With two TV election debates on Monday and Tuesday this week, Catalonia continues to be a major issue for all parties running in the Spanish general election, set to take place on Sunday 28 April.
A range of proposals and formulas have been put forward by each party for dealing with the political conflict that reached its height with the independence referendum on 1 October 2017, and with the Catalan trial on-going.
While avoiding all mention of Catalonia in its manifesto, the current ruling Socialist (PSOE) party has since had to address the source of Spain’s largest constitutional crisis since the return of democracy.
Spanish Prime Minister Pedro Sánchez has been firm that where allowing a referendum on self-determination is concerned, ‘no means no’ – although he may have to rely on the support of the pro-independence parties to be able to form a government.
Spain’s main right-wing People’s Party (PP) has thrown its weight behind strengthening Spanish unity, pledging to ban ‘violent’ parties that support ‘Catalan separatism’ and blocking the funding of pro-independence parties whose leaders might be sent to prison for rebellion or sedition.
PP leader Pablo Casado has also spoken about reimposing direct rule (via Article 155) on Catalonia and blocking any further transfer of powers to the autonomous communities.
Fiercely anti-independence, the Ciudadanos (Cs) party also favours a return to direct rule in Catalonia, as well as reviewing the funding of ‘violent’ parties.
Party head Albert Rivera has also spoken about changing electoral law to make it harder for nationalist parties to win seats in the Spanish parliament. With Catalan the working language in schools in Catalonia, Cs also wants to ‘guarantee’ the use of Spanish in schools to avoid ‘indoctrination’ in the classroom.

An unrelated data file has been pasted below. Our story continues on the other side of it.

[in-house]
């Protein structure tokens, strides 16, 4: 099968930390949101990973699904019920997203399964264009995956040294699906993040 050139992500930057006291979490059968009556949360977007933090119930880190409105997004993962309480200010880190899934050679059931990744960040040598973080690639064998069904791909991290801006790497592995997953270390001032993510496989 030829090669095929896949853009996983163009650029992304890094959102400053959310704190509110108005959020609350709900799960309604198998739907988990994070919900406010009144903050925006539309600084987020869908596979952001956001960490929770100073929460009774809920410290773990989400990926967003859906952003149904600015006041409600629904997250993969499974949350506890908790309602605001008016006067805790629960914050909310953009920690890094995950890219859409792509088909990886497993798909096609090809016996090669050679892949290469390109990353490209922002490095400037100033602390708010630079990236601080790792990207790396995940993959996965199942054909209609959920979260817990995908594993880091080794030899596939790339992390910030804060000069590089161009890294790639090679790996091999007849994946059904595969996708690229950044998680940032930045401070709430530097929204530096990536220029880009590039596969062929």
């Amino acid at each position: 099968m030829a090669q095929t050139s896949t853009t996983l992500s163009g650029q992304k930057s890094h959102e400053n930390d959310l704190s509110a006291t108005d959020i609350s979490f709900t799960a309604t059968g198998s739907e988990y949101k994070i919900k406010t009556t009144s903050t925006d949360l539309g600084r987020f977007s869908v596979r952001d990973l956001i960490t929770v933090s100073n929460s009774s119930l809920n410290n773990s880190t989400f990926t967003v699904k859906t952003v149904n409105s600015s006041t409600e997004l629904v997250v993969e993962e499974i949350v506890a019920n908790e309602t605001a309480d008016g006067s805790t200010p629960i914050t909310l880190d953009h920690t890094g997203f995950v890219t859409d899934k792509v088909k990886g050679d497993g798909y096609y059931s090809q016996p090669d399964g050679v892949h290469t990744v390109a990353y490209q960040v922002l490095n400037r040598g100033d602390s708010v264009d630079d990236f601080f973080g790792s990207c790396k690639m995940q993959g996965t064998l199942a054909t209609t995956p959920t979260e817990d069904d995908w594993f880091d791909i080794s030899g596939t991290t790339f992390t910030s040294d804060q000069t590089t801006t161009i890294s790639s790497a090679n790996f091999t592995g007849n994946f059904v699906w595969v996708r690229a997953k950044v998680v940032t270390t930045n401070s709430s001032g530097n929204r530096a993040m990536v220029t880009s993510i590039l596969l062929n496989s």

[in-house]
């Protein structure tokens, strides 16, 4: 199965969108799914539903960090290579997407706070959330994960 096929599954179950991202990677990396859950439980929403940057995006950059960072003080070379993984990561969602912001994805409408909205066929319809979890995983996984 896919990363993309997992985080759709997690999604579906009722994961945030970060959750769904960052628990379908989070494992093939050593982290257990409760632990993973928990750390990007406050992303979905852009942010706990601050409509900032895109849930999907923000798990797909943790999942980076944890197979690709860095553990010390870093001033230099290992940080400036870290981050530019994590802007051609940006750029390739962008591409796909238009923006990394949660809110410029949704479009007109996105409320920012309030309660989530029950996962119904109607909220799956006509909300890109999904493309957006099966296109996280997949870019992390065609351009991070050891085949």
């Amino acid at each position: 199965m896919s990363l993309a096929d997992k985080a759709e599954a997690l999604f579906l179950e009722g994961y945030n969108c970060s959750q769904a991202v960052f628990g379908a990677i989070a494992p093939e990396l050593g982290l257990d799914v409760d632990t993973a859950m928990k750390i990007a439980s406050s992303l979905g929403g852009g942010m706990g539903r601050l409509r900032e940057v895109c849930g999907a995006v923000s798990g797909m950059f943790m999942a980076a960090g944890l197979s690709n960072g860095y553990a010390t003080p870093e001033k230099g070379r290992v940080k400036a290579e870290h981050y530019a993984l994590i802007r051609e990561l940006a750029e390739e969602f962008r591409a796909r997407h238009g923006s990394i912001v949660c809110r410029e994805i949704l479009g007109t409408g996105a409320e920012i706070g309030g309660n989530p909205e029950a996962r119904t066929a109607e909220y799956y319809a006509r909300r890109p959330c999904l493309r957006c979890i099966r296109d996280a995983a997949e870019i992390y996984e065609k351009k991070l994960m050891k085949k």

The left-wing Podemos party differs from its Socialist ally, but is in-line with its En Comú Podem ally in Catalonia, in favour of an agreed referendum on self-determination, albeit with more options than just a simple choice between independence or continuing with the status quo.
Podemos leader Pablo Iglesias argues that such a vote is the best way to ensure Spain’s unity because ‘if support for independence reaches 80%, no law can prevent it’.
Pledging to ‘make Spain great again’, the far-right Vox party led by Santiago Abascal argues for suspending Catalonia’s self-rule and banning parties and organisations ‘that pursue the destruction of the nation’s territorial unity and sovereignty’.
Vox also favours putting Spanish above Spain’s other co-official languages, getting rid of the Catalan police (the Mossos d’Esquadra), and repealing the historical memory law, aimed at recognising the victims of the Spanish Civil War.
With the polls predicting it will be the most-voted party in Catalonia, the pro-independence Esquerra Republicana (ERC) claims to be the best bet to avoid a coalition between the PSOE and the Cs parties, and says it is willing to talk to Pedro Sánchez about lending him support.
With the slogan ‘It’s about liberty’, ERC also styles itself as the best option to ‘defend the right to self-determination’, with an agreed referendum an the top of its manifesto.
Carles Puigdemont, former Catalan president and leader of the pro-independence Junts per Catalunya (JxCat) party, has warned there will be no ‘blank cheques’ in Madrid if its votes are needed to be able to form a government.
‘Dialogue and self-determination’ are the conditions that the party has set for its support. Meanwhile, JxCat’s main candidate Jordi Sánchez, who is on trial in the Supreme Court, sees Pedro Sánchez as ‘the lesser evil’.
Also in Catalonia, the left-wing En Comú Podem party (ECP) also favours a self-determination referendum, but proposes convoking the vote through the Spanish Congress rather than bilateral dialogue, as ERC wants. While ECP does not back outright independence, it wants Catalonia to be recognised as a nation within Spain, and a reform of the criminal code to prevent the judiciary’s ‘arbitrary’ interpretation of rebellion and sedition, with which the jailed Catalan leaders are charged.
The left-wing coalition Front Republicà (FR) in Catalonia would prefer a united front among the pro-independence parties, and firmly conditions its support for other parties on their acceptance of a self-determination referendum and the release of Catalan leaders being tried in the Supreme Court.
FR’s Barcelona candidate, Albano Dante Fachin, has warned other pro-independence parties about ‘making Pedro Sánchez prime minister’.